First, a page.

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Bi-partisan coalition calls for August ballot measure for needed replacement of County Youth Services Center


Children and Family Justice Center would replace dilapidated juvenile court buildings and inefficient detention facility at 12th and Alder


Metropolitan King County Councilmembers Bob Ferguson, Kathy Lambert, Larry Gossett, and Joe McDermott introduced legislation today that would ask voters to fund construction of a new Children and Family Justice Center to replace the decaying County Youth Services Center.

“Providing justice for our children and our families is a core County responsibility, and our current facilities are in a state of crisis,” said Councilmember Ferguson, prime sponsor of the legislation. “The facilities must be replaced. We’ve examined all of the options, and it is time to send the best possible proposal forward to the ballot.”

“On behalf of King County’s children and families, on behalf of the caseworkers, attorneys, and staff who must work there, we are grateful for the opportunity to place this measure before the voters,” said King County Superior Court Presiding Judge Richard McDermott. “We firmly believe that the well-being of our children and families requires this action.”

The legislation would place a measure on the August primary ballot for approval of a nine-year property tax levy lid lift of seven cents per $1,000 of assessed value, which would raise approximately $200 million for construction of the Children and Family Justice Center. The cost to the median homeowner in King County would be less than $25 per year.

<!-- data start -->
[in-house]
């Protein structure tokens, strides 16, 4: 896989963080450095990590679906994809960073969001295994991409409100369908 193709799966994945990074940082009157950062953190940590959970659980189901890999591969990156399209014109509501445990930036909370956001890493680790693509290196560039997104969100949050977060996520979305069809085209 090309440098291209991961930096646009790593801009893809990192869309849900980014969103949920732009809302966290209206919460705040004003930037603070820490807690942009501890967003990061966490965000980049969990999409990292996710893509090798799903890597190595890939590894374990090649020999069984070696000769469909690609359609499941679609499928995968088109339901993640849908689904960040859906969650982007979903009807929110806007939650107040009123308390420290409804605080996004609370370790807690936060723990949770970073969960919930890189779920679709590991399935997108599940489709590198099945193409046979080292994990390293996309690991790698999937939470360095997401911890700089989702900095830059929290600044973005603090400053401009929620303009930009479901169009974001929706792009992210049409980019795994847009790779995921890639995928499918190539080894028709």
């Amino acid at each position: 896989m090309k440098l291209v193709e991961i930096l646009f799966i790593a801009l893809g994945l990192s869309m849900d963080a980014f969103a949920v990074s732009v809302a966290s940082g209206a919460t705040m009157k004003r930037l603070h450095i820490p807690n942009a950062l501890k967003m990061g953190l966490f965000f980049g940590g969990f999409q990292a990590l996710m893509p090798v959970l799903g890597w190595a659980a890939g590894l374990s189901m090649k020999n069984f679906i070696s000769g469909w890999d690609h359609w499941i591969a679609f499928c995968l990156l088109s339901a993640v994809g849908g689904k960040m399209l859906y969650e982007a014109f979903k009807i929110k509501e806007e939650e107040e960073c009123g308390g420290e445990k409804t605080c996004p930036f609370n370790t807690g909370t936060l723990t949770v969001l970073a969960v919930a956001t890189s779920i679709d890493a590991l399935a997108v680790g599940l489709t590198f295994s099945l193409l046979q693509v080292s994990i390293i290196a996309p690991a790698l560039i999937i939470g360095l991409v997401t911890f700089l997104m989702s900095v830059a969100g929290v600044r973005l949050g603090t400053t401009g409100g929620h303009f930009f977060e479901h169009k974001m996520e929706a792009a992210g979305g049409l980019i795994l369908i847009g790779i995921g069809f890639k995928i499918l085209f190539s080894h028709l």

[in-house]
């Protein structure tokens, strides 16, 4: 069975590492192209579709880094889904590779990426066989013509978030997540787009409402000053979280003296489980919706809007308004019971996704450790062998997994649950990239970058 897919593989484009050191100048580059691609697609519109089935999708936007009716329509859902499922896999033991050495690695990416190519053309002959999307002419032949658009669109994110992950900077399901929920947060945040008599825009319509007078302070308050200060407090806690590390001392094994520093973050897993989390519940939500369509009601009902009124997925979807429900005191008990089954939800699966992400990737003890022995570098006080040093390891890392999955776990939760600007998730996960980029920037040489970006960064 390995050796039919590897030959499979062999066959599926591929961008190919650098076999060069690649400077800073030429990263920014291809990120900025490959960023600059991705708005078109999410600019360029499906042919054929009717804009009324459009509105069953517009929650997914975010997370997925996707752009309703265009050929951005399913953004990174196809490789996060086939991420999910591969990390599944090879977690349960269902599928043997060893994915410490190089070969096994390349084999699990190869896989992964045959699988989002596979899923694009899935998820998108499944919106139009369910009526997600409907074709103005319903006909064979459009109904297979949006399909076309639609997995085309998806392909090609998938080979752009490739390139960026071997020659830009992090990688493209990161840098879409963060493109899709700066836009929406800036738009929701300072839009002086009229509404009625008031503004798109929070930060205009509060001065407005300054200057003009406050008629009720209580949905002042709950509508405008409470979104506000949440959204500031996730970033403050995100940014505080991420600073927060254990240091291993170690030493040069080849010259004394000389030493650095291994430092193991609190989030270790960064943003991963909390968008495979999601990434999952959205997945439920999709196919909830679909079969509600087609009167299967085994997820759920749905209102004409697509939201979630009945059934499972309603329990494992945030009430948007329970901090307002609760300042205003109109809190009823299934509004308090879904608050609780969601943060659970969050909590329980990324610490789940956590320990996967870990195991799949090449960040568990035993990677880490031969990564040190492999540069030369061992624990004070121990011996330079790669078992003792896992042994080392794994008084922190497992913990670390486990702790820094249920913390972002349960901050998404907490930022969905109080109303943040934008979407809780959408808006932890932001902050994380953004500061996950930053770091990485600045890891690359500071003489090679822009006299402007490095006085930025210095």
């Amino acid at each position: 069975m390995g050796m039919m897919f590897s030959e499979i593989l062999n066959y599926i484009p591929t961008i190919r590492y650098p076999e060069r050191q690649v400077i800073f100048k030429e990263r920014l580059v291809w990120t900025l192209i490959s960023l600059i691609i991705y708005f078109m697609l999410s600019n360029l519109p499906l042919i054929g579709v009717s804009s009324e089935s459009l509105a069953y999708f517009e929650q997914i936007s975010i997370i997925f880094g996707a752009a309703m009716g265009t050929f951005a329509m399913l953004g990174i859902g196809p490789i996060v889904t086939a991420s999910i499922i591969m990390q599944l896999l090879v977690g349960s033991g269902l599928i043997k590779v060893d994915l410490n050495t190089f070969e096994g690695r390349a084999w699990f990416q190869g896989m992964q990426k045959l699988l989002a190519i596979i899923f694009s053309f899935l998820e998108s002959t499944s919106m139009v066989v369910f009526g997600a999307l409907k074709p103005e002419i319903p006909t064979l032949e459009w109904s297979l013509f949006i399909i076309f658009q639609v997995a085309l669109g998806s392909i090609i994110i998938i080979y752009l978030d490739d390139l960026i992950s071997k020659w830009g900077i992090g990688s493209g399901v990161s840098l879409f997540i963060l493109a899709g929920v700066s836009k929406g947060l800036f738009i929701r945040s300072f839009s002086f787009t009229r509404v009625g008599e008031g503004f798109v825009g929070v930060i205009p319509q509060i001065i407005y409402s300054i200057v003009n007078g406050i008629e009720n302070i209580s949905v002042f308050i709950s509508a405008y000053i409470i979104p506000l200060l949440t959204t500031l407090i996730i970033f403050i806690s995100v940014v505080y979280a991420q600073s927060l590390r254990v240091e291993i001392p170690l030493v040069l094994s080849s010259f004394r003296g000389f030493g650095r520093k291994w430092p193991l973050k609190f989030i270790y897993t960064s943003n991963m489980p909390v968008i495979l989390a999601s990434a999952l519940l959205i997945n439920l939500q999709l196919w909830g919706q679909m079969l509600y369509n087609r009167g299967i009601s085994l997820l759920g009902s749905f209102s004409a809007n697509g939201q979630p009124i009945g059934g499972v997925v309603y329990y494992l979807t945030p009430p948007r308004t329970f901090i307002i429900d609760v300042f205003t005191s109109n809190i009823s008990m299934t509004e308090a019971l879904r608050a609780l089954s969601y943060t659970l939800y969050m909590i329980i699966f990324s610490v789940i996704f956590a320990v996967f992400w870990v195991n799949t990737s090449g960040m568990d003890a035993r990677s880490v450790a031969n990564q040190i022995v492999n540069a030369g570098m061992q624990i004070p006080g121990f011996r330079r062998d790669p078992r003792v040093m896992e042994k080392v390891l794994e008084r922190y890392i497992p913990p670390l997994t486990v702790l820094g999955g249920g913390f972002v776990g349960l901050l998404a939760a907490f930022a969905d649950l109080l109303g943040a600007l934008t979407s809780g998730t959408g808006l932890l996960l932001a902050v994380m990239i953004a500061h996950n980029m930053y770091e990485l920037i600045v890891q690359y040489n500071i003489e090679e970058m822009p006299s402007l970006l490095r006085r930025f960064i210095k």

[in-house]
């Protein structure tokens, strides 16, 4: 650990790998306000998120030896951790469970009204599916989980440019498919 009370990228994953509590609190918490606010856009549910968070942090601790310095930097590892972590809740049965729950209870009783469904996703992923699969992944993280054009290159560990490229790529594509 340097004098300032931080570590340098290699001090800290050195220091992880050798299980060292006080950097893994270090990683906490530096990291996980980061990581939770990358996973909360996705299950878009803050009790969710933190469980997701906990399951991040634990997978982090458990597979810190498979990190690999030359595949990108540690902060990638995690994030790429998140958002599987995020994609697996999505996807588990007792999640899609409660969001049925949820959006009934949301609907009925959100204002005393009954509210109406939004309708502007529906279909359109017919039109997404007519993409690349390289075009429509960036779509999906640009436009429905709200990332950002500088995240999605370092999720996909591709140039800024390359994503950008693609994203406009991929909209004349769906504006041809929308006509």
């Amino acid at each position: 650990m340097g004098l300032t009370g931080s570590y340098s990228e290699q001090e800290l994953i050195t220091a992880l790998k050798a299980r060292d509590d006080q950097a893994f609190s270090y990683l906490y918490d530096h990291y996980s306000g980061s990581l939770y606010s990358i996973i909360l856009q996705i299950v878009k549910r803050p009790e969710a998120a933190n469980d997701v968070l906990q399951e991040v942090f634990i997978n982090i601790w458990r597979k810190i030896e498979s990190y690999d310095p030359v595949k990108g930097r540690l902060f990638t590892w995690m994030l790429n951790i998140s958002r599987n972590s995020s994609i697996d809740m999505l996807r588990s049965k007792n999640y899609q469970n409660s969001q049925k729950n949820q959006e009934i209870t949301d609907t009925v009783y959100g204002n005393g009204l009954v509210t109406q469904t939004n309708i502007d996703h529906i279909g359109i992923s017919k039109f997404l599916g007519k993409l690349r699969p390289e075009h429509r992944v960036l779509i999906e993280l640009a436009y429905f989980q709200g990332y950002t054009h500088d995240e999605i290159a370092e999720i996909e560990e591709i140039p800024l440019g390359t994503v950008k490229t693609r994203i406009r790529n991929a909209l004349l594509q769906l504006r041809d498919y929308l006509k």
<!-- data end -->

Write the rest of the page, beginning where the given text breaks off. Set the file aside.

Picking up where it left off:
“We have done extensive work on several proposals for a replacement juvenile justice facility, and this appears to be the best option for kids, for families, and for the neighborhood,” said King County Executive Dow Constantine, whose Facilities Management Division would oversee design and construction of the facility.

“Asking voters for the funding of large capital facilities on a project-by-project basis is what the Legislature envisioned when it limited counties to revenue increases of one percent a year,” he added.

The proposal would replace the three buildings on site—the aging Alder Tower, Alder Wing, and Youth Detention Facility. Five judges and 2 commissioners at the juvenile court handle 3,700 cases a year in the facility. About 65 youth are housed in the detention facility.

The Center is the County’s central facility for cases involving children, which are among the most stressful for families—juvenile offender cases, child abandonment, abuse and neglect cases, and cases involving runaways. Here, court officers must decide whether a child should be removed from their home or whether a minor should be detained for committing an offense. Emotions can run high, and the Center provides support for families navigating the juvenile justice system.

“Children from all over King County who have suffered abuse and neglect should not have to deal with safety risks or be further victimized by the conditions they encounter in going to court,” said Councilmember Lambert, chair of the Council’s Law, Justice, Health and Human Services Committee. “As a state legislator, I worked on legislation to establish a new model for family court. This proposed facility will allow us to be able finally to implement this proven model. Juvenile crime and detention numbers are down, thanks in large part to alternative programs and strategies we have put in place. The transformation of our juvenile justice system now focuses on restoring youth to healthy and productive lives, and that means we need facilities that support these procedures and timely interventions.”